Researchers tested 72 ways to get groceries to your doorstep. So which is most climate-friendly?

Read the full story at Anthropocene Magazine.

Grocery delivery is associated with lower carbon emissions than in-store shopping, according to a new analysis. The findings suggest that some of the changes to grocery stores and shopping habits spurred by the COVID-19 pandemic also have the potential to be good for the climate. But strategies borne of old-fashioned frugality can help too.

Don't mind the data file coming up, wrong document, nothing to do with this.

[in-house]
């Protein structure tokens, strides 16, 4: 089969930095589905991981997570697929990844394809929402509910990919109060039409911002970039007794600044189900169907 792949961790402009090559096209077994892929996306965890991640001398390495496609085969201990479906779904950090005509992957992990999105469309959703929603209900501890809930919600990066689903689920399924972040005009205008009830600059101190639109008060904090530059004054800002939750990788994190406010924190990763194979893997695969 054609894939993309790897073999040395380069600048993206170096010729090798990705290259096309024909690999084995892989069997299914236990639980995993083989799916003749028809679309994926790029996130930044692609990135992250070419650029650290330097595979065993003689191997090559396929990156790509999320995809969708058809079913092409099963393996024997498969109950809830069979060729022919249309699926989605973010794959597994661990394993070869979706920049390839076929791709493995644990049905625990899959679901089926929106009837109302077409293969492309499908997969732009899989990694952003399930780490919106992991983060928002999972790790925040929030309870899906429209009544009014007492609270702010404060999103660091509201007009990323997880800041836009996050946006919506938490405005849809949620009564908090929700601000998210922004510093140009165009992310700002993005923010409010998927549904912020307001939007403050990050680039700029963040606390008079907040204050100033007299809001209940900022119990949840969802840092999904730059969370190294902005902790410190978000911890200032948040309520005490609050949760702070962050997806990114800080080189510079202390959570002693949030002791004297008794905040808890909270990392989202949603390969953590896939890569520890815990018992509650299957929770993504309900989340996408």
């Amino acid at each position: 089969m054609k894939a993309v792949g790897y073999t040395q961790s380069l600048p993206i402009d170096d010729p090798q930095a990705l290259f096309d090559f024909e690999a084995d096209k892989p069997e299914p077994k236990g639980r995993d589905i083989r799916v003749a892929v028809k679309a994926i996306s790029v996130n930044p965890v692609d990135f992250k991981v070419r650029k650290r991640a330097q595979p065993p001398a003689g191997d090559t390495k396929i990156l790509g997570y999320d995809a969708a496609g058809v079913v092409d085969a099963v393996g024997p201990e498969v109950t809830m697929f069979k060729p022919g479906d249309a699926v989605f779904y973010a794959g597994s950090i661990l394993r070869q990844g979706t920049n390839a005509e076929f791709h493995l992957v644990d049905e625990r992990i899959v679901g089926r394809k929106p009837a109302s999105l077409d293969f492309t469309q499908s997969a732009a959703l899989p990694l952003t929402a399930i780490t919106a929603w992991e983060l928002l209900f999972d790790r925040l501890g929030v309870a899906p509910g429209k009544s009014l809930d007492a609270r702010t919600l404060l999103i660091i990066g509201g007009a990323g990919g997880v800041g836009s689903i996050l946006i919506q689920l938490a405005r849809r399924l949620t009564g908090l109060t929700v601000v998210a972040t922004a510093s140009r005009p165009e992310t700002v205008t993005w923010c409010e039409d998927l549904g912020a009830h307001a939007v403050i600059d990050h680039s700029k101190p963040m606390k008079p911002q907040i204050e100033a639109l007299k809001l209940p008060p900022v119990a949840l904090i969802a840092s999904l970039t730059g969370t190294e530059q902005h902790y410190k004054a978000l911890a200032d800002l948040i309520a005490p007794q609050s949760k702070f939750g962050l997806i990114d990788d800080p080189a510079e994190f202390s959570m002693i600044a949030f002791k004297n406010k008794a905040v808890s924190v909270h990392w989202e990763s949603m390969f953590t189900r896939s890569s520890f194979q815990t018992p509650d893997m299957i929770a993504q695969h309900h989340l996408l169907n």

The new results are in line with past studies that have shown that various delivery options have a smaller carbon footprint than in-store shopping. But many of those previous studies have been about general retail, not grocery shopping specifically. And grocery-specific studies haven’t included all of the steps involved in e-commerce or evaluated all of the options for so-called last-mile transport.

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